Compute the normalizer of each subgroup in Sym(3) and the quaternion group

In each of the following groups find the normalizer of each subgroup.

(1) S_3 (2) Q_8


Lemma 1: For all groups G, N_G(1) = G. Proof: If g \in G, we have g \cdot 1 \cdot g^{-1} = 1, so G \subseteq N_G(1). \square

Lemma 2: For all groups G, N_G(G) = G. Proof: Clearly if g \in G we have gGg^{-1} = G. \square

Lemma 3: Let G be a group and A \subseteq Z(G). Then N_G(A) = G. Proof: Let g \in G and a \in A. Then gag^{-1} = a, so that gAg^{-1} = A. Hence G \subseteq N_G(A). \square

Lemma 4: Let G be a group, h \in G, and A \subseteq G. Then N_G(hAh^{-1}) = h N_G(A) h^{-1}. Proof: We have g \in N_G(hAh^{-1}) iff ghAh^{-1}g^{-1} = hAh^{-1}, iff (h^{-1}gh)A(h^{-1}gh) = A, iff h^{-1}gh \in N_G(A), iff g \in h N_G(A) h^{-1}. \square

Lemma 5: If H \leq G is a subgroup, then H \leq N_G(H). Proof: Clearly if h \in H, hHh^{-1} = H. \square

Lemma 6: Let G be a group, a \in G, and g \in G. If \langle gag^{-1} \rangle = \langle a \rangle, then g \in N_G(\langle a \rangle). Proof: We saw in a lemma to a previous exercise that g \langle a \rangle g^{-1} = \langle gag^{-1} \rangle = \langle a \rangle, so that g \in N_G(\langle a \rangle). \square

  1. G = S_6
    H Reasoning N_G(H)
    1 Lemma 1 S_3
    \langle (1\ 2) \rangle \langle (1\ 2) \rangle \leq N_G(\langle (1\ 2) \rangle), so N_G(\langle (1\ 2) \rangle) is either \langle (1\ 2) \rangle or S_3. But (1\ 2\ 3)(1\ 2)(1\ 3\ 2) = (2\ 3). \langle (1\ 2) \rangle
    \langle (1\ 3) \rangle (1\ 3\ 2)(1\ 2)(1\ 2\ 3) = (1\ 3), so Lemma 4 applies. \langle (1\ 3) \rangle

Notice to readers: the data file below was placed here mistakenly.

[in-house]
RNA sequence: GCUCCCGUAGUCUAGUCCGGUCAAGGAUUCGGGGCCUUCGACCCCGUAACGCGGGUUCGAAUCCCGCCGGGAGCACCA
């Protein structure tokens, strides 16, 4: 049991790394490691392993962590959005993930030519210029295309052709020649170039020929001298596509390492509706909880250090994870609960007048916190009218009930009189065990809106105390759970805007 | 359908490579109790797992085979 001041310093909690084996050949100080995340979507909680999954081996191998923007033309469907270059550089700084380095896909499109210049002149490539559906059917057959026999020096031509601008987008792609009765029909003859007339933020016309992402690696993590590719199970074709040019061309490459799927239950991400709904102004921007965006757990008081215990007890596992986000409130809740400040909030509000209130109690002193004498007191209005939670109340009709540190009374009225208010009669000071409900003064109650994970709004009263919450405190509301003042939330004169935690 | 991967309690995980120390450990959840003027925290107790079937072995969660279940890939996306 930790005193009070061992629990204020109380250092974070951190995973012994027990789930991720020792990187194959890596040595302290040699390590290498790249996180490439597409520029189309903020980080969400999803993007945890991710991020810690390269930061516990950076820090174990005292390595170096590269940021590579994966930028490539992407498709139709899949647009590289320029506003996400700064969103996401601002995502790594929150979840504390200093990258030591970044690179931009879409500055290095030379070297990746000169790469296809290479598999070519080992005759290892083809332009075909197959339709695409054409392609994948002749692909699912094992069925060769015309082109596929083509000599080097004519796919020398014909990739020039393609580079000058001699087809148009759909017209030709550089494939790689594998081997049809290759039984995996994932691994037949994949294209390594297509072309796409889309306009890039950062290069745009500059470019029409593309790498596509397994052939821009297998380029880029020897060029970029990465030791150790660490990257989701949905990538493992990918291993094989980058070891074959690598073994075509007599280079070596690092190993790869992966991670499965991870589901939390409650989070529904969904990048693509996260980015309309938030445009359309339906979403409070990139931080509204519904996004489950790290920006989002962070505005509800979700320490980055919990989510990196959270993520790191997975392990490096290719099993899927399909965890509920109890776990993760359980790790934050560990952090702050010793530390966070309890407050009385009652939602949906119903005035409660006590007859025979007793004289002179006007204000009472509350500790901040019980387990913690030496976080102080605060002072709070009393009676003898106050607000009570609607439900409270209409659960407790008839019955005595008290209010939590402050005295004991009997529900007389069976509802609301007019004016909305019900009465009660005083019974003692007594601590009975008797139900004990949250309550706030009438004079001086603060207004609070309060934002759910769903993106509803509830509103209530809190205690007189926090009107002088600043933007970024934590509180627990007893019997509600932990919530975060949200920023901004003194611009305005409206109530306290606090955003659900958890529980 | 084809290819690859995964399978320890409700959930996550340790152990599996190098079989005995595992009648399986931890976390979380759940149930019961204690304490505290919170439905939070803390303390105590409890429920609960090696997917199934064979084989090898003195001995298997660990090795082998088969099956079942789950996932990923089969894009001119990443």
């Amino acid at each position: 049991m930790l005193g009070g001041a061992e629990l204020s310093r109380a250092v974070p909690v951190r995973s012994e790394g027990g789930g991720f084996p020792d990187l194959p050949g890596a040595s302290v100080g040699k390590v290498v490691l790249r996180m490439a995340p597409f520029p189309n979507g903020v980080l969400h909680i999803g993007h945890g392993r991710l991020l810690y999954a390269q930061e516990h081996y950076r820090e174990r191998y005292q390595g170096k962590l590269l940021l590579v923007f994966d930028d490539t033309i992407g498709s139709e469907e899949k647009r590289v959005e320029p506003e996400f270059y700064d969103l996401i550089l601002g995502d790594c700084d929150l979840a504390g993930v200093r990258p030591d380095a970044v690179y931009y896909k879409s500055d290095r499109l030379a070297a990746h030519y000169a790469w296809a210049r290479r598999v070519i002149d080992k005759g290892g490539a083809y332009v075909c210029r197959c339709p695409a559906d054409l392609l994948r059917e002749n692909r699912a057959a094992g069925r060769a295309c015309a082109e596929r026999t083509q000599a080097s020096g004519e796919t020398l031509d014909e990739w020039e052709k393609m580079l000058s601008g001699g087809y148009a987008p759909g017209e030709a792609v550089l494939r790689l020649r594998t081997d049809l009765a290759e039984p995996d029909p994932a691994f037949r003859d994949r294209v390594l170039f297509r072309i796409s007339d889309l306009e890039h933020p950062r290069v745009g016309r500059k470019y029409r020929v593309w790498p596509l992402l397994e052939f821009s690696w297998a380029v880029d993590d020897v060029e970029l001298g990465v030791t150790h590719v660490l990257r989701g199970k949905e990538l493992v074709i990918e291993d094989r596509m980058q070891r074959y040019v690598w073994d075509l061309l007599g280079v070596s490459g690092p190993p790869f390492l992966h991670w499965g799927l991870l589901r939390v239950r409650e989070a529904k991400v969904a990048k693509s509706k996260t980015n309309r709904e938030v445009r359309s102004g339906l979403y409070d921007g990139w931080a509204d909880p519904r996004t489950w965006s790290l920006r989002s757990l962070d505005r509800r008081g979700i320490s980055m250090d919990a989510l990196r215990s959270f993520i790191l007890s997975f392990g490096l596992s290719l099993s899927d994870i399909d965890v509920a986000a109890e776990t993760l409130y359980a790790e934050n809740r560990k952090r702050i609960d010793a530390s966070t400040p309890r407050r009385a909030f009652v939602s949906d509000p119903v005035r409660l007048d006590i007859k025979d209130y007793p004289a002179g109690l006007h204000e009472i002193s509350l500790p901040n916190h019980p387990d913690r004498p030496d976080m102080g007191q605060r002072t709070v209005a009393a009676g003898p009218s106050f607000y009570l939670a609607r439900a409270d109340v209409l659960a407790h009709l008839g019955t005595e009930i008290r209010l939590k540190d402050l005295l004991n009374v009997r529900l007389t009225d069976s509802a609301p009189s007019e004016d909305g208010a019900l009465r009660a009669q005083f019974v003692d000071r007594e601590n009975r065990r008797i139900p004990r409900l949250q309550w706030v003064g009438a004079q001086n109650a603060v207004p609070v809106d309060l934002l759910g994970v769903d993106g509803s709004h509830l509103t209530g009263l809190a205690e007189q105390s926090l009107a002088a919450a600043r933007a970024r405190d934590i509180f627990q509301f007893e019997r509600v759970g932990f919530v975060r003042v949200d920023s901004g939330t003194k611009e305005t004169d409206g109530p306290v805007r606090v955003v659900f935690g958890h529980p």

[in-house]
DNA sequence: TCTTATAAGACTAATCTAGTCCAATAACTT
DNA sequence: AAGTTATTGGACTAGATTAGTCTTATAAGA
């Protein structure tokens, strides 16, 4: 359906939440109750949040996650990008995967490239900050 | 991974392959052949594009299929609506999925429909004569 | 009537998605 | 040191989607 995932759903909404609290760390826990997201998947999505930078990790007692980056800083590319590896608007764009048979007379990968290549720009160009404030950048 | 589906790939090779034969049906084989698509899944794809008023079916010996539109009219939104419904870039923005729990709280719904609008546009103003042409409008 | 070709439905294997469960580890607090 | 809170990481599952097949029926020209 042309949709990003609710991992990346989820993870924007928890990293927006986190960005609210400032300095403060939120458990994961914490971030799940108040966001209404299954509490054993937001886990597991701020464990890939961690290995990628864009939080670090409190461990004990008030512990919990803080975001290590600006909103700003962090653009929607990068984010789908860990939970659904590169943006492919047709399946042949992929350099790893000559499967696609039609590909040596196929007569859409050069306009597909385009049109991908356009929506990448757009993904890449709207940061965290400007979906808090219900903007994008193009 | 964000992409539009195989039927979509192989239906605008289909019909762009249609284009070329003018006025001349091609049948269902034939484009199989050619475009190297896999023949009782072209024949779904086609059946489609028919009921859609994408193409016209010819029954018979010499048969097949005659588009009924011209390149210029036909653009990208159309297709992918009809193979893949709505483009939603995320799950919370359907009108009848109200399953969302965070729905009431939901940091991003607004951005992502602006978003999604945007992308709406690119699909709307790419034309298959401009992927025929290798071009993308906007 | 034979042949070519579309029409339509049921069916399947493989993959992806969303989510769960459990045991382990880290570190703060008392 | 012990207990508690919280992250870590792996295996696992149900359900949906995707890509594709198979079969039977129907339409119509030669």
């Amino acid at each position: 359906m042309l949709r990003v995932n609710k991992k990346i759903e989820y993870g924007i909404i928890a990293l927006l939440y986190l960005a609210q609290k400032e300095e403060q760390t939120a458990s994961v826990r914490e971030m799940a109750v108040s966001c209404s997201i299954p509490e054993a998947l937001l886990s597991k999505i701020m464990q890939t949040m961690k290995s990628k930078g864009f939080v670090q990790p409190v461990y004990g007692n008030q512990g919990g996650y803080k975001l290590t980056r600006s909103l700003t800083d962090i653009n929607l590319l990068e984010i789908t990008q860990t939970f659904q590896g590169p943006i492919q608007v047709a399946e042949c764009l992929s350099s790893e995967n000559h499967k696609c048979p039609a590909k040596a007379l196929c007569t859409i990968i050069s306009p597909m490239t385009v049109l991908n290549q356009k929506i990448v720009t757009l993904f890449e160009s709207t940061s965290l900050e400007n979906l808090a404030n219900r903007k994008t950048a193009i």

\langle (2\ 3) \rangle (1\ 2\ 3)(1\ 2)(1\ 3\ 2) = (2\ 3), so Lemma 4 applies. \langle (2\ 3) \rangle
    \langle (1\ 2\ 3) \rangle \langle (1\ 2\ 3) \rangle \leq N_G(\langle (1\ 2\ 3) \rangle), so N_G(\langle (1\ 2\ 3) \rangle) is either \langle (1\ 2\ 3) \rangle or S_3. Note that (1\ 2)(1\ 2\ 3)(1\ 2) = (1\ 3\ 2) and (1\ 2)(1\ 3\ 2)(1\ 2) = (1\ 2\ 3), so that (1\ 2) \in N_G(\langle (1\ 2\ 3) \rangle). Lagrange’s Theorem applies. S_3
    S_3 Lemma 2 S_3
  2. G = Q_8
    H Reasoning N_G(H)
    1 Lemma 1 Q_8
    \langle -1 \rangle Lemma 3 Q_8
    \langle i \rangle We have \langle i \rangle \leq N_G(\langle i \rangle), so N_G(\langle i \rangle) is either \langle i \rangle or Q_8. Note that jij^{-1} = i^{-1}, so Lemma 6 applies, as does Lagrange’s Theorem. Q_8
    \langle j \rangle We have \langle j \rangle \leq N_G(\langle j \rangle), so N_G(\langle j \rangle) is either \langle j \rangle or Q_8. Note that kjk^{-1} = j^{-1}, so Lemma 6 applies, as does Lagrange’s Theorem. Q_8
    \langle k \rangle We have \langle k \rangle \leq N_G(\langle k \rangle), so N_G(\langle k \rangle) is either \langle k \rangle or Q_8. Note that iki^{-1} = k^{-1}, so Lemma 6 applies, as does Lagrange’s Theorem. Q_8
    Q_8 Lemma 2 Q_8
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Comments

  • Gobi Ree  On November 17, 2011 at 1:56 am

    Typo: the normalizer of \langle (1\ 2\ 3) \rangle will be S_3.

    • nbloomf  On November 17, 2011 at 10:49 am

      Thanks!

  • Gobi Ree  On November 17, 2011 at 2:03 am

    WordPress deleted my symbols. I meant that $latex $.

  • Gobi Ree  On November 17, 2011 at 2:04 am

    Omg, I don’t know how to write the subgroup generated by (123).

    • nbloomf  On November 17, 2011 at 10:51 am

      WordPress automagically interprets less-than and greater-than symbols as opening and closing an HTML tag; to subvert this, type < and >.

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